Step 1: Get the data into Oracle.

Simple matter of exporting from MS Access via ODBC. At least, it was simple once I replaced the Oracle ODBC drivers with the latest download from OTN. Before that I was getting a number of annoying TNS errors.

Step 2: Transform the data.

Most of the tables are easy-to-understand normalized relational tables. One of them, however, has a column that came through as a CLOB containing strange values like this:

{\rtf1\ansi\deff0\deftab254
{\fonttbl{\f0\fnil\fcharset0 Arial;}
{\f1\fnil\fcharset0 Verdana;}}{\colortbl\red0\green0\blue0;\red255\green0\blue0;\red0\green128\blue0;\red0\green0\blue255;\red255\green255\blue0;\red255\green0\blue255;\red128\green0\blue128;\red128\green0\blue0;\red0\green255\blue0;\red0\green255\blue255;\red0\green128\blue128;\red0\green0\blue128;\red255\green255\blue255;\red192\green192\blue192;\red128\green128\blue128;\red255\green255\blue255;}
\paperw12240\paperh15840\margl1880\margr1880\margt1440\margb1440
{\*\pnseclvl1\pnucrm\pnstart1\pnhang\pnindent720
{\pntxtb}{\pntxta{.}}}
...

Now based on my knowledge of the application I knew that this column was used to store small pieces of text (typically 8 to 30 short lines), with some amount of formatting (e.g. fonts, alignment, etc.). Again the online forum came in useful in that a side comment from one of the developers (regarding a small bug undocumented anti-feature) revealed that they stored the formatted text as RTF – Rich Text Format. Should have known from the opening 6 bytes in the data.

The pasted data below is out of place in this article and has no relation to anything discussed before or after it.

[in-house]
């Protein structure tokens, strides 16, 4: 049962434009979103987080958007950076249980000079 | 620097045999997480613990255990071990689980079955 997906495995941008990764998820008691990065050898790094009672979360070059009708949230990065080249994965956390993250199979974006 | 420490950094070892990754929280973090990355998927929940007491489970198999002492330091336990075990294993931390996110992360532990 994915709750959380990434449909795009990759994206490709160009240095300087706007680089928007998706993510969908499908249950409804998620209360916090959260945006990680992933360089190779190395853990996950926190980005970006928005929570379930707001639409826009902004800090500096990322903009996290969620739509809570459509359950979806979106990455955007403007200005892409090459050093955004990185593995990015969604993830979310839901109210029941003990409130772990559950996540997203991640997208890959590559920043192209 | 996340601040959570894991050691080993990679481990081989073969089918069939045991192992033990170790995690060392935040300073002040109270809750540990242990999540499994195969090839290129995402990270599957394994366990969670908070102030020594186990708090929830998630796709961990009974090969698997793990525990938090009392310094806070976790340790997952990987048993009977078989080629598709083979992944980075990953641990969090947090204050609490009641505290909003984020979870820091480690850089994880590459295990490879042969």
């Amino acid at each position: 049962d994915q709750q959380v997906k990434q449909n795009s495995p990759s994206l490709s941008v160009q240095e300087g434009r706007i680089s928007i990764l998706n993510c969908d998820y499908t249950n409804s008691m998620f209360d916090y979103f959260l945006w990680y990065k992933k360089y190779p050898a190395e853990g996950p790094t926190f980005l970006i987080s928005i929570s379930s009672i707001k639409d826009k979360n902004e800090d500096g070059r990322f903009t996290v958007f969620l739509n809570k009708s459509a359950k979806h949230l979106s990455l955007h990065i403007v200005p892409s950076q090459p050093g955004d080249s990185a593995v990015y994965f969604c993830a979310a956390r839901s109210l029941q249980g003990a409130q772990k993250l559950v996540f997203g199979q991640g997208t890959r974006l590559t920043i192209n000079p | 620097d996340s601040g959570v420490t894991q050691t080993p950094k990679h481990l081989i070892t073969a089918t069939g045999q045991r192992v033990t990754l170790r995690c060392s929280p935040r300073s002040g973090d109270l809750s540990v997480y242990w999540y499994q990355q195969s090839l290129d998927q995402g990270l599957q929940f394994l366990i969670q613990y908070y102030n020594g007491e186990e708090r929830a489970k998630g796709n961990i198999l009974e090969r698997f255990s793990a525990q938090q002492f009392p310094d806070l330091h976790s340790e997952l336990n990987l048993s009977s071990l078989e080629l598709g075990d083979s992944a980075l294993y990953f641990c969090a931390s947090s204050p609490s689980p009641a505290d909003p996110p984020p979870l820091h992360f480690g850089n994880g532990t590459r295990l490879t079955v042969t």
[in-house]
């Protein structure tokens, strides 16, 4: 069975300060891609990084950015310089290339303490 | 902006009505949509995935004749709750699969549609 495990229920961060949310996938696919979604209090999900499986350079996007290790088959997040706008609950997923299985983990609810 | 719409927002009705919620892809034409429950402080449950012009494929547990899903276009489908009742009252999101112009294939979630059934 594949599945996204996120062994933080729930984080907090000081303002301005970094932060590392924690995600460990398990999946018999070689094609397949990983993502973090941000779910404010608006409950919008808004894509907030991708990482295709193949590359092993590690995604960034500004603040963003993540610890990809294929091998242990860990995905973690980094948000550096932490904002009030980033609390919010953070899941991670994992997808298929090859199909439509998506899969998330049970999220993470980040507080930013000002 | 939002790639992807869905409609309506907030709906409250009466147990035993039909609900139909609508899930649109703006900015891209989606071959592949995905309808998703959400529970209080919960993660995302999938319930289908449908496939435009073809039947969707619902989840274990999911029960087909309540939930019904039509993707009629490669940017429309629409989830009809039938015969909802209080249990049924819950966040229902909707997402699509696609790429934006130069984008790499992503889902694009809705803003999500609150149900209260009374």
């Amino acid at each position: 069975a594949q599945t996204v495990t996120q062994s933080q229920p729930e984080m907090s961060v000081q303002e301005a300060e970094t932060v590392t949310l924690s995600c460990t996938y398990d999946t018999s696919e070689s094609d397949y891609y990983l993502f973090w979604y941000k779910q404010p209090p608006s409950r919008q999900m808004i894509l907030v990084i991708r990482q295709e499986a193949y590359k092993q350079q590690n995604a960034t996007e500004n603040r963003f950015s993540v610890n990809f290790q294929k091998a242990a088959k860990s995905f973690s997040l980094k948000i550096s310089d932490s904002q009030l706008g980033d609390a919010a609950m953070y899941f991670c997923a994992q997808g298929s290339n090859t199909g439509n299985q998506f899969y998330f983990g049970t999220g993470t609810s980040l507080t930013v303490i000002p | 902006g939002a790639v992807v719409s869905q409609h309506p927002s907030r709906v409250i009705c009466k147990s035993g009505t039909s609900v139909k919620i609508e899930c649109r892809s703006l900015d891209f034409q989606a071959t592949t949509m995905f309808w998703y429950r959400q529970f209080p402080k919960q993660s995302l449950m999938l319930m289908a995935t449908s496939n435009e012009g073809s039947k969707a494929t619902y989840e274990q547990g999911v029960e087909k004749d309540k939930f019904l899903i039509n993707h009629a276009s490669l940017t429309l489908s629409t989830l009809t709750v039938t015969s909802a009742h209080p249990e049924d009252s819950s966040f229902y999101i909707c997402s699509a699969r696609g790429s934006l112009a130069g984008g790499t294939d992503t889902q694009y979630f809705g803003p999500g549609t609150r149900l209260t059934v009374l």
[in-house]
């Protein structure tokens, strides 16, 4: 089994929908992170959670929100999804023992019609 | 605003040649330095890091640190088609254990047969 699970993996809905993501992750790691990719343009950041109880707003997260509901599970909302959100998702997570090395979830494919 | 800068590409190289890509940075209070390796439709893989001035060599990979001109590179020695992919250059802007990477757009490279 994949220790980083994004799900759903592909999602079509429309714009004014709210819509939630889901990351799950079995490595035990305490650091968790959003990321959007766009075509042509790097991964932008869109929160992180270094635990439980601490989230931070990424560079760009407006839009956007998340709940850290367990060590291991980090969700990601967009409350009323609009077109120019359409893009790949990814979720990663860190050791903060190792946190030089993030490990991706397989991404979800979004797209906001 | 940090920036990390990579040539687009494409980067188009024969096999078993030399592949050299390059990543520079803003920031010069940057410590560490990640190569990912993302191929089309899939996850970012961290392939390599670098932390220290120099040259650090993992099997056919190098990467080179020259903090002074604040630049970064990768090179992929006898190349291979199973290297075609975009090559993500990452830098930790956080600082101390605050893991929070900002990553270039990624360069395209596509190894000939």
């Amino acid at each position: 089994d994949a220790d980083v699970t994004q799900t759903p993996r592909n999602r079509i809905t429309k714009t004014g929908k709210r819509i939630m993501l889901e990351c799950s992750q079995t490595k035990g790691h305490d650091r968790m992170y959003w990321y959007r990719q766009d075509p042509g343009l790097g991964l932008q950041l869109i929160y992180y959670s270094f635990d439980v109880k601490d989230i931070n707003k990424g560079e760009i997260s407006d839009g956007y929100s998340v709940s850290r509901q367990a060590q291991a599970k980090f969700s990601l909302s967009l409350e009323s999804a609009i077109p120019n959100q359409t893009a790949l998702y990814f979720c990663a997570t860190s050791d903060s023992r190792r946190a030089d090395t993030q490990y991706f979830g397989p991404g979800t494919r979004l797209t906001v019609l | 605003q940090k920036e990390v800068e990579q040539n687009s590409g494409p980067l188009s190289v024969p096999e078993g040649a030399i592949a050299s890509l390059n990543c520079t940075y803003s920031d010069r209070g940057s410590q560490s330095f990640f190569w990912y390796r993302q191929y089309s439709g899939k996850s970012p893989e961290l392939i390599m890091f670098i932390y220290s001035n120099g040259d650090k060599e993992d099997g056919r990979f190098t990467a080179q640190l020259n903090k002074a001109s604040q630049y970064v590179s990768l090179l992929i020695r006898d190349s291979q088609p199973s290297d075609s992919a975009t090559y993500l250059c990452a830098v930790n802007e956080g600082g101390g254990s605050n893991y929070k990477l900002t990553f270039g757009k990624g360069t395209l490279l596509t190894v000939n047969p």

Somewhere in these oceans of rtf codes were swimming the plain text I craved. So Googled RTF, skimmed this old RTF specification, and ended up with this admittedly poorly-performing PL/SQL, which for the 651 rows in this table, each with an RTF of average 3KB, works just well enough for my purposes. As it turned out the only RTF codes I was interested in were \fcharset and \*, both of which I used to ignore bits of text I didn’t want in my output. Oh and \par, which denotes the end of a paragraph. I can run this script once a month on the freshly exported data and apply the full weight of Oracle’s analytic capabilities on it.

The code below exemplifies the use of a pipelined function. This is not a good idea, by the way, if you want to use it in regular queries, e.g. a view. In my case, however, I only wanted to call this from within PL/SQL, and then only once a month. Because of the way parameters work with functions like this, I had to call it with dynamic SQL (execute immediate).

That was kind of fun, but I’d rather not have to deal with RTF ever again, thank you.

create or replace package myutil_rtf is
  type t_v4000_table is table of varchar2(4000);
  function extract_text (p_recid in number)
  return t_v4000_table pipelined deterministic;
end;
/

create or replace package body myutil_rtf is
  function extract_text (p_recid in number)
    return t_v4000_table pipelined deterministic is
    
    l_ch varchar2(1);
    l_ctrl varchar2(4000);
    l_line varchar2(4000);